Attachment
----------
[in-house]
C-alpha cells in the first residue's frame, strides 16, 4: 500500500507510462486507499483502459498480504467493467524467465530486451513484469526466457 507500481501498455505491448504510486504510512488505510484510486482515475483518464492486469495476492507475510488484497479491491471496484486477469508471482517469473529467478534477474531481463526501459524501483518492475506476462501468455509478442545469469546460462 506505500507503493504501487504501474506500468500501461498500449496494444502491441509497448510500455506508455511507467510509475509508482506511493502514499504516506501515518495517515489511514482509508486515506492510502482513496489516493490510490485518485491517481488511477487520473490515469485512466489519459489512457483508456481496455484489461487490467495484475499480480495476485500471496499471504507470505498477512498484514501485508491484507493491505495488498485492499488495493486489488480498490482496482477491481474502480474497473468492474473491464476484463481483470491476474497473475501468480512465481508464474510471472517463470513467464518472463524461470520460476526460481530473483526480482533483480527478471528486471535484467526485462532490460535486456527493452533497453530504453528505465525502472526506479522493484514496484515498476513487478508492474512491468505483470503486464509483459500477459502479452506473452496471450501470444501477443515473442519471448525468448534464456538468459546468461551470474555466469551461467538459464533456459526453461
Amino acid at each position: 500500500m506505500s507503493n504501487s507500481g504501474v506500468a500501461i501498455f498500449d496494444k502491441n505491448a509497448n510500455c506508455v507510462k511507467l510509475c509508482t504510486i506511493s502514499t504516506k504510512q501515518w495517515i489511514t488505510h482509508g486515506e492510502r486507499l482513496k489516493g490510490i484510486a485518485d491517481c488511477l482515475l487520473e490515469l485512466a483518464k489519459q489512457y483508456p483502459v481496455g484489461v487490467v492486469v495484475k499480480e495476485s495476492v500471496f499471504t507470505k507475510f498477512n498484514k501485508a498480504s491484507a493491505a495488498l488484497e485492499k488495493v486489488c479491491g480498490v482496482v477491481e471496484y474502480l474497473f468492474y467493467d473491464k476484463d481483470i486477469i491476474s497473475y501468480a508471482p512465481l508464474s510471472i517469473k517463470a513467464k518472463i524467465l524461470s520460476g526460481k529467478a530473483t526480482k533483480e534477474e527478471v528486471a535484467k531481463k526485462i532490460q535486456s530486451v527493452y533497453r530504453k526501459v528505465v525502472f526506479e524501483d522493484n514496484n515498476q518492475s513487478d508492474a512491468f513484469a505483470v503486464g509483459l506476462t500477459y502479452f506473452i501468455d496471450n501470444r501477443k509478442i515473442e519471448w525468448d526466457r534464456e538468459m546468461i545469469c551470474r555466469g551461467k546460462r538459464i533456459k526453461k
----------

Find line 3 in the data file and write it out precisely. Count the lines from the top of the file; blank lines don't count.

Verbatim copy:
Amino acid at each position: 500500500m506505500s507503493n504501487s507500481g504501474v506500468a500501461i501498455f498500449d496494444k502491441n505491448a509497448n510500455c506508455v507510462k511507467l510509475c509508482t504510486i506511493s502514499t504516506k504510512q501515518w495517515i489511514t488505510h482509508g486515506e492510502r486507499l482513496k489516493g490510490i484510486a485518485d491517481c488511477l482515475l487520473e490515469l485512466a483518464k489519459q489512457y483508456p483502459v481496455g484489461v487490467v492486469v495484475k499480480e495476485s495476492v500471496f499471504t507470505k507475510f498477512n498484514k501485508a498480504s491484507a493491505a495488498l488484497e485492499k488495493v486489488c479491491g480498490v482496482v477491481e471496484y474502480l474497473f468492474y467493467d473491464k476484463d481483470i486477469i491476474s497473475y501468480a508471482p512465481l508464474s510471472i517469473k517463470a513467464k518472463i524467465l524461470s520460476g526460481k529467478a530473483t526480482k533483480e534477474e527478471v528486471a535484467k531481463k526485462i532490460q535486456s530486451v527493452y533497453r530504453k526501459v528505465v525502472f526506479e524501483d522493484n514496484n515498476q518492475s513487478d508492474a512491468f513484469a505483470v503486464g509483459l506476462t500477459y502479452f506473452i501468455d496471450n501470444r501477443k509478442i515473442e519471448w525468448d526466457r534464456e538468459m546468461i545469469c551470474r555466469g551461467k546460462r538459464i533456459k526453461k